The Minority in Parliament, have accused government of derailing from the objective of the National Health Insurance Scheme (NHIS), and plundering it into a state of ‘medical comatose’.
According to the Minority, the current NPP administration, under President Akufo-Addo, has subjected the Scheme to poor financial management, hence the need for measures to redeem the sinking Scheme.
The concerns of the Minority, were contained in a press statement issued on Tuesday, May 10, 2022.
The statement, which was signed by a Ranking Member on Parliament’s Select Committee on Health, Kwabena Mintah Akandoh, also criticised the Finance Minister, Ken Ofori-Atta, for failing to report to Parliament on the Scheme every six months as required by Section 52 (1) of the Act that regulates the NHIS.
“Although the Scheme has struggled since its inception, to meet claims by active members from service providers, the recent misapplication of funds collected as levies and SSNIT contributions for other government projects in addition to increases in noncore activities of the fund, has placed the fund into medical comatose.
Every health insurance scheme requires a constant flow from its funding streams and elbow room to invest a portion of its inflows if it were to stay viable, whilst meeting its mandate. We will demonstrate to you that the actions of this government are undermining this crucial objective”, portions of the statement read.
The Minority added that, “under President Nana Akufo-Addo, lodging of the NHIL and 2.5% of SSNIT contributions into the National Health Insurance Fund has been left to the dictates of the Finance Minister in contravention of Section 52(1) of the National Health Insurance Act 852 which states that, ‘The Minister responsible for Finance shall within thirty days after collection of the levy, cause the levy to be paid directly into the fund and furnish the Minister responsible for Health and the Authority with evidence of the payment’.
Neither has the Minister accounted to Parliament bi-annually (every 6months) as expressly required by Section 52(2) which also states that ‘the Minister responsible for Finance shall present to Parliament, every six months, a report on payment of levies into the Fund’.
Whilst in opposition, the then flagbearer of the New Patriotic Party, Nana Akufo-Addo, claimed that the National Health Insurance Scheme was dead and that he was coming to revive it. However, his annual payments towards the National Health Insurance Scheme tell a different story”.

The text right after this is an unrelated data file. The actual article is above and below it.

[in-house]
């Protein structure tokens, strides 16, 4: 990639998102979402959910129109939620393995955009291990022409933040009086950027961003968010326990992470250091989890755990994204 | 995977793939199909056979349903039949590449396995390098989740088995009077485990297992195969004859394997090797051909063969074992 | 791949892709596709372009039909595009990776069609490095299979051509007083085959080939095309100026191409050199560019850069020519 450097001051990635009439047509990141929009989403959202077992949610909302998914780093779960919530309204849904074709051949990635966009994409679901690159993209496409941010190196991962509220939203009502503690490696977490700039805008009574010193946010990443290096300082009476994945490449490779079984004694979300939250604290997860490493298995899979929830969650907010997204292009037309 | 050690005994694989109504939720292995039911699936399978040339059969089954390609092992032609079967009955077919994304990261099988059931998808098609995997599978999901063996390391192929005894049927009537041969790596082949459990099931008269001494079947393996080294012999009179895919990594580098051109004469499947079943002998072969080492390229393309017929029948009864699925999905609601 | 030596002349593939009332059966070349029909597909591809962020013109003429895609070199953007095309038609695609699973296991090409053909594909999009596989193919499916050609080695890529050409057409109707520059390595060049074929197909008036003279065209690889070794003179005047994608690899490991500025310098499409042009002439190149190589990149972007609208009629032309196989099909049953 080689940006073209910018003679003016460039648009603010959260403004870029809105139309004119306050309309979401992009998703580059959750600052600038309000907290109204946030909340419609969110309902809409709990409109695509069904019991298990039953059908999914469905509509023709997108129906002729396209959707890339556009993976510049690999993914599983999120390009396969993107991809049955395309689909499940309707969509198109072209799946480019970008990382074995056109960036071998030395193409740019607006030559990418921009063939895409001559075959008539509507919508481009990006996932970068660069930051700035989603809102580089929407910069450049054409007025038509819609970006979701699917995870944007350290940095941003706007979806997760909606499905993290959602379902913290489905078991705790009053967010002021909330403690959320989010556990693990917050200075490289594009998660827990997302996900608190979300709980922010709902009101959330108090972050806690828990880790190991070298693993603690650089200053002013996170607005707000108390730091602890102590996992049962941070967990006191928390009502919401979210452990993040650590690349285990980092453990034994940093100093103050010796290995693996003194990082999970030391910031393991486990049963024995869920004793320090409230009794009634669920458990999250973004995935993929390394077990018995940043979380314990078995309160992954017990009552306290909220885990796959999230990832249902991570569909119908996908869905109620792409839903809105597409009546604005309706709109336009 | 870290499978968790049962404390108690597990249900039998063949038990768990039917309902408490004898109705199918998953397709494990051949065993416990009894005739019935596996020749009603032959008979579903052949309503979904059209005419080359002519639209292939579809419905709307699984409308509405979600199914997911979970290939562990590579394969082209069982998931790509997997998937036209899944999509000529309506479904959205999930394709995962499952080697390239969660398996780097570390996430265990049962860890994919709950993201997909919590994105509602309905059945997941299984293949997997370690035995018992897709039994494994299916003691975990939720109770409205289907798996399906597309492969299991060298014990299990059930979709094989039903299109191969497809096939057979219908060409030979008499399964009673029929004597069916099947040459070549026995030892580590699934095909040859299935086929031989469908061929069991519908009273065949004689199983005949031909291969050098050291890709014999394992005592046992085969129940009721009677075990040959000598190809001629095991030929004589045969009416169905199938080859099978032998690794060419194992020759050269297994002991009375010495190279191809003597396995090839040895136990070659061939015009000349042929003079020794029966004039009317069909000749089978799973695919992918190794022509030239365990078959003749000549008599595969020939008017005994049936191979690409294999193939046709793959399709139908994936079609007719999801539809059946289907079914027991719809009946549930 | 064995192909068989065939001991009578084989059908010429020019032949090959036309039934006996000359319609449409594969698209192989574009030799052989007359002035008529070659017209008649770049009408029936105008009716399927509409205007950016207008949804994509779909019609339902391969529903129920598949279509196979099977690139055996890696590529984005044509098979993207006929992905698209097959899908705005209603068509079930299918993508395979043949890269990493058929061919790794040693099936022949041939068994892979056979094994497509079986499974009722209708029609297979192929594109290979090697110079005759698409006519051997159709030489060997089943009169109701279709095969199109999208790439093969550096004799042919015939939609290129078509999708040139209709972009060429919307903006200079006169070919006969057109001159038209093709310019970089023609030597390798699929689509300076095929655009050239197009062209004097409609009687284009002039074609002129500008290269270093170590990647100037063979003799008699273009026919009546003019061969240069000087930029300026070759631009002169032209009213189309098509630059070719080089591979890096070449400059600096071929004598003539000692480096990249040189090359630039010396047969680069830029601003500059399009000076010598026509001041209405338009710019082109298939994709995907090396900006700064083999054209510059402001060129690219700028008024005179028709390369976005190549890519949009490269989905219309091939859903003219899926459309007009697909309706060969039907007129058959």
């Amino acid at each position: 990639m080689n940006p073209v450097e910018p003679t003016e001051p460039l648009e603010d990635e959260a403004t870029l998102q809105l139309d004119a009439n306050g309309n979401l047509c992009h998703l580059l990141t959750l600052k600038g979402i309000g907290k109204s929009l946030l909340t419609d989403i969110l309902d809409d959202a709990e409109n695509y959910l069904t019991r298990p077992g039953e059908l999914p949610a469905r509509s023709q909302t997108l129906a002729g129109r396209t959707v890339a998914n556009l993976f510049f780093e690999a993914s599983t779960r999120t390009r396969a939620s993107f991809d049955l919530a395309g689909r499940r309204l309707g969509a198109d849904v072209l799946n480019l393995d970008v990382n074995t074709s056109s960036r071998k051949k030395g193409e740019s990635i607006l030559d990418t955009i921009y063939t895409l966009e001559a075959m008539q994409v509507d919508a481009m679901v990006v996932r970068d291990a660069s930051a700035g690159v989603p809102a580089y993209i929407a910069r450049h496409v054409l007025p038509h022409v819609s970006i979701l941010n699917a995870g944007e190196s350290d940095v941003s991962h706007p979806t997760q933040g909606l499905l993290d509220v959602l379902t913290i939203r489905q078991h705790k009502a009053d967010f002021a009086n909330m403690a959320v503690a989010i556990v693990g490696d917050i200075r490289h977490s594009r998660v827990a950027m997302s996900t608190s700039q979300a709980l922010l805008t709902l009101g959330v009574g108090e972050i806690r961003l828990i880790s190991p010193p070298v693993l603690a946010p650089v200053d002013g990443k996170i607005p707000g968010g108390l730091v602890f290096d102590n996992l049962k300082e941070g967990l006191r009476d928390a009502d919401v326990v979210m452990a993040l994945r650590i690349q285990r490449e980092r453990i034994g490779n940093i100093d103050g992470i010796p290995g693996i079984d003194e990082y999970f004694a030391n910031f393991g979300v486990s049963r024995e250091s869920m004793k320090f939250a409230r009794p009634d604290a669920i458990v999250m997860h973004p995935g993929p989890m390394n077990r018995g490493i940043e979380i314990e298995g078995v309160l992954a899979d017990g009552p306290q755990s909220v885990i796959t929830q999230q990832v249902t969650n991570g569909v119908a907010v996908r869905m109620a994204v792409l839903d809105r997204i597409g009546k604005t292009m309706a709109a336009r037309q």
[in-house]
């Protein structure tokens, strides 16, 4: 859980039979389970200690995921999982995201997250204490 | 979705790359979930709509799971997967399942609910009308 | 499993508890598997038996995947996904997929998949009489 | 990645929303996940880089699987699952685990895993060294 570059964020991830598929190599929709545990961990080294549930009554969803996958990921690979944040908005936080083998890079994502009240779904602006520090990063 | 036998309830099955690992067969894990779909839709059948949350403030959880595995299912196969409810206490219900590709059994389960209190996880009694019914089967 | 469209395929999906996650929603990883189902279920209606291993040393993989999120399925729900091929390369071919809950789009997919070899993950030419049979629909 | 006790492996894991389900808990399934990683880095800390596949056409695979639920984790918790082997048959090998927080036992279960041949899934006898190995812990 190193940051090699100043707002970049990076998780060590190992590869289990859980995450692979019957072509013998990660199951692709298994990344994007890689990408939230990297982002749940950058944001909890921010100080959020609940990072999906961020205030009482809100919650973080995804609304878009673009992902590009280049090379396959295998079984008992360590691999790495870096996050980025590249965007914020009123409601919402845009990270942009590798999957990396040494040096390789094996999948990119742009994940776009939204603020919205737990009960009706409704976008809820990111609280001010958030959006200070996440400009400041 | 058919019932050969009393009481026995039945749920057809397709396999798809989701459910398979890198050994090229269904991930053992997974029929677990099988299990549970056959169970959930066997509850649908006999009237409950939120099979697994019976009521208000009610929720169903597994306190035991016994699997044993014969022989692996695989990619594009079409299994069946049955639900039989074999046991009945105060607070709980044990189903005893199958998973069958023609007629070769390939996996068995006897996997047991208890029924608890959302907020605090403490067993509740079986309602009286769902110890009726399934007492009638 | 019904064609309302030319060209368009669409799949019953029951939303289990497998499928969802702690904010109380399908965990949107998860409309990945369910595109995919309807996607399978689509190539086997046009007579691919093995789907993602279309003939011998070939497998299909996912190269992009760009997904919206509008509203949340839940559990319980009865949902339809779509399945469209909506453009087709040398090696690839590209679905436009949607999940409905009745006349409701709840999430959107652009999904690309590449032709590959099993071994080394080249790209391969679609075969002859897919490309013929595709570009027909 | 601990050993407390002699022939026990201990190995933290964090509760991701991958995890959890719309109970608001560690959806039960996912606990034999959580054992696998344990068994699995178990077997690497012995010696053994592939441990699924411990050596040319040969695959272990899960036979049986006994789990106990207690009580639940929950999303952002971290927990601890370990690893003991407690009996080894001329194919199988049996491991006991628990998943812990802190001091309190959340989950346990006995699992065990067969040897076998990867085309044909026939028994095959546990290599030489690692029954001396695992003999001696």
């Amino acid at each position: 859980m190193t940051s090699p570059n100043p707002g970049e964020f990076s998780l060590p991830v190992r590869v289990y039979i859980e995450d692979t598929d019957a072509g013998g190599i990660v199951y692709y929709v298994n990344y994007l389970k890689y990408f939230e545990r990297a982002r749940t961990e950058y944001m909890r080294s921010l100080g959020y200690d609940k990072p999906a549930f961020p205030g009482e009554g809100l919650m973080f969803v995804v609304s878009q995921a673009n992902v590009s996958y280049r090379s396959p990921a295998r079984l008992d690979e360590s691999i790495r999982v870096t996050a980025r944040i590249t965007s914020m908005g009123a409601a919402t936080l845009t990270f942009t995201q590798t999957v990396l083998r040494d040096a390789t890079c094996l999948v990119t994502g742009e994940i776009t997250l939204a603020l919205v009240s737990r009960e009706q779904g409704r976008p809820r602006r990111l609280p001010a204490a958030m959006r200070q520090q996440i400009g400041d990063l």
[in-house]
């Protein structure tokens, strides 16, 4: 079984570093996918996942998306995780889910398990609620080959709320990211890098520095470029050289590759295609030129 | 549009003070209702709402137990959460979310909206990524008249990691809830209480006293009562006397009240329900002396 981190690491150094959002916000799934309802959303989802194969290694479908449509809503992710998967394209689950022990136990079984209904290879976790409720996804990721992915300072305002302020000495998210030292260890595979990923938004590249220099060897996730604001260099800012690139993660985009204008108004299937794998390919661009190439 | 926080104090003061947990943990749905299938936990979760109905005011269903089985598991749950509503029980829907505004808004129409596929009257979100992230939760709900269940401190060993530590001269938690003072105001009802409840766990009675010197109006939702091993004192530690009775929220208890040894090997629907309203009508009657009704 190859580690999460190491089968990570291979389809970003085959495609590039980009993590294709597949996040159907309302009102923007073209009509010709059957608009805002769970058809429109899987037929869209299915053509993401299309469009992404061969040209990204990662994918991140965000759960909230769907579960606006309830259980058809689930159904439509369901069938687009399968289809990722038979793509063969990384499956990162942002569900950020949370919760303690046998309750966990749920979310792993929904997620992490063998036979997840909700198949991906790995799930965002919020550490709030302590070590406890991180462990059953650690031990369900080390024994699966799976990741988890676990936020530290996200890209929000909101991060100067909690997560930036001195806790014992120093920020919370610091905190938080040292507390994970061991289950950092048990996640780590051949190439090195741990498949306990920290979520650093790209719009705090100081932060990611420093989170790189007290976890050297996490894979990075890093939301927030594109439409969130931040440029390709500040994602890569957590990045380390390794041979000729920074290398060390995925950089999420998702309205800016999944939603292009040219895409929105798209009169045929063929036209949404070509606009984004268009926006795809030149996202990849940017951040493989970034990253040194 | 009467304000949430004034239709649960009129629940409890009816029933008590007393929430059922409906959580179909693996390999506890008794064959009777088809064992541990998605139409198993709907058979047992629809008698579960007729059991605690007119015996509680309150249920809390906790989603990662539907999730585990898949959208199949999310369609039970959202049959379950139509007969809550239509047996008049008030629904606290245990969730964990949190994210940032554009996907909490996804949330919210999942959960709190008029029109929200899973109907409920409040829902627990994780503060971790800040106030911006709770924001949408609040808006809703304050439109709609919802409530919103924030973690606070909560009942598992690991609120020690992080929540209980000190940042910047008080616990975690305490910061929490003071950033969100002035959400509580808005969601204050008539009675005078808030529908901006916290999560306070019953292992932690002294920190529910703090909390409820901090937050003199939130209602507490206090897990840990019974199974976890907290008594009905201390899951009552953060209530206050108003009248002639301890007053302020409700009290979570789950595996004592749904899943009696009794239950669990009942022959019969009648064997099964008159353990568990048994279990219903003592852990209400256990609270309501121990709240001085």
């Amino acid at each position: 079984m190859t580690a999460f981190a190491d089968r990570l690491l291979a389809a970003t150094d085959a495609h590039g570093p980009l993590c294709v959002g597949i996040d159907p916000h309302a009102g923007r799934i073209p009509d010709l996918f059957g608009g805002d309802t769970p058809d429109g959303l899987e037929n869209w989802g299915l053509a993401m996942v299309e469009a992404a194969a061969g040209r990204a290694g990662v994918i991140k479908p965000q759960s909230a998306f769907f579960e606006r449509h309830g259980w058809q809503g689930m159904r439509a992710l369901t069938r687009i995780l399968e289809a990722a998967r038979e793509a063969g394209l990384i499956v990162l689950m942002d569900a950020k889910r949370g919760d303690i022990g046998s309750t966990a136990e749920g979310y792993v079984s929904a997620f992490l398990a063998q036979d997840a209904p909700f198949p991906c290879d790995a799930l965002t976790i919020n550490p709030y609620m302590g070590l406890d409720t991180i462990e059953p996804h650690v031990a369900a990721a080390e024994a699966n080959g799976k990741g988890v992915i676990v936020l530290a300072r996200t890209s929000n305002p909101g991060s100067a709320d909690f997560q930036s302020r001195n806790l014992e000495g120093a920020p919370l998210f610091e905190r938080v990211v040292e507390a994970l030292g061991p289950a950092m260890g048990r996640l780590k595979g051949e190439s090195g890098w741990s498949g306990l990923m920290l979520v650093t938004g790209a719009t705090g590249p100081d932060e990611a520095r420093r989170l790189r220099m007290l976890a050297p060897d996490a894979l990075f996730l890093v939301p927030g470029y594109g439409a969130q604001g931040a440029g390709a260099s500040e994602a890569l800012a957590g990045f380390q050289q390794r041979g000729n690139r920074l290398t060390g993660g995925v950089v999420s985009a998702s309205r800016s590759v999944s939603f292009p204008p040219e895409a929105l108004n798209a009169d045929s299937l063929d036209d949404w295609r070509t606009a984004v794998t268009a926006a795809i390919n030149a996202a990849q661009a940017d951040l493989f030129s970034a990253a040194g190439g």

The Minority further alleged that, the Scheme has been immersed in huge debts, which is stifling its operations.
This is in sharp contrast with an earlier claim by the Scheme in April that, it is not in debt.
It was alleged that the Private Health Facilities Association of Ghana, had threatened to withdraw its services partially to NHIS members if long-standing arrears are not settled.
But the Chief Executive Officer (CEO) of the National Health Insurance Authority (NHIA), Dr. Lydia Dsane-Selby denied the allegations.
Dr. Dsane-Selby, said the Scheme for now owed service providers, including private health facilities from September to December, 2021, summing up to more than GHC360 million.
“I will therefore be surprised if a service provider says we owe them up to a year or from 2017 arrears or that their processes and payments have unduly delayed.
So if they have facts to defend their case, they should pass through our right channels and email addresses, and we will investigate and address that”, she added.
She disclosed the status of the NHIS claims payment in an engagement with the media in Accra, after media reports indicated that the Authority was turned away by Parliament, when they appeared to account and make claims for the next payment.
The National Health Insurance Scheme (NHIS), was established by the Government of Ghana in 2003, to provide equitable access and financial coverage for basic health care services to Ghanaians.
Speaking on the packages of the NHIS, the CEO then said it had added family planning and childhood cancers to the areas covered, explaining this disease is 90 per cent curable unlike the case of adults, bringing the total cure rate for cancers in Ghana to 35 per cent.
Dr. Dsane-Selby, on linking the National Identification Card (Ghana Card) to the NHIS Card, said universal health coverage was about leaving no one behind, therefore, the more the health system and NHIS had data on those enrolled, the more they could design strategies to bring healthcare to the doorstep of everyone.
But despite these earlier assertions, the Minority at its presser on Tuesday, May 10, bemoaned the poor state of the Scheme and urged government to roll out measures to restore the effectiveness of the NHIS.
“We cannot continue to lie our way into solving critical national problems. We cannot also continue to ignore flagrant violations of laws enacted to ensure good healthcare for all Ghanaians.
We cannot allow the future of the scheme to be hijacked by Nana Akufo-Addo and his law-breaking Finance Minister. The National Health Insurance Scheme is collapsing not because of inadequate funds or inadequate legislation, but purely as the result of poor public financial management of the fund.
We will like to remind our Bible-quoting Finance Minister to read what Jesus said in Mark 12:17, ‘…Give back to Caesar what is Caesar’s and to God what is God’s…’ and do accordingly. Give funds collected in the name of the National Health Insurance Scheme to the National Health Insurance Scheme period”, the statement concluded.
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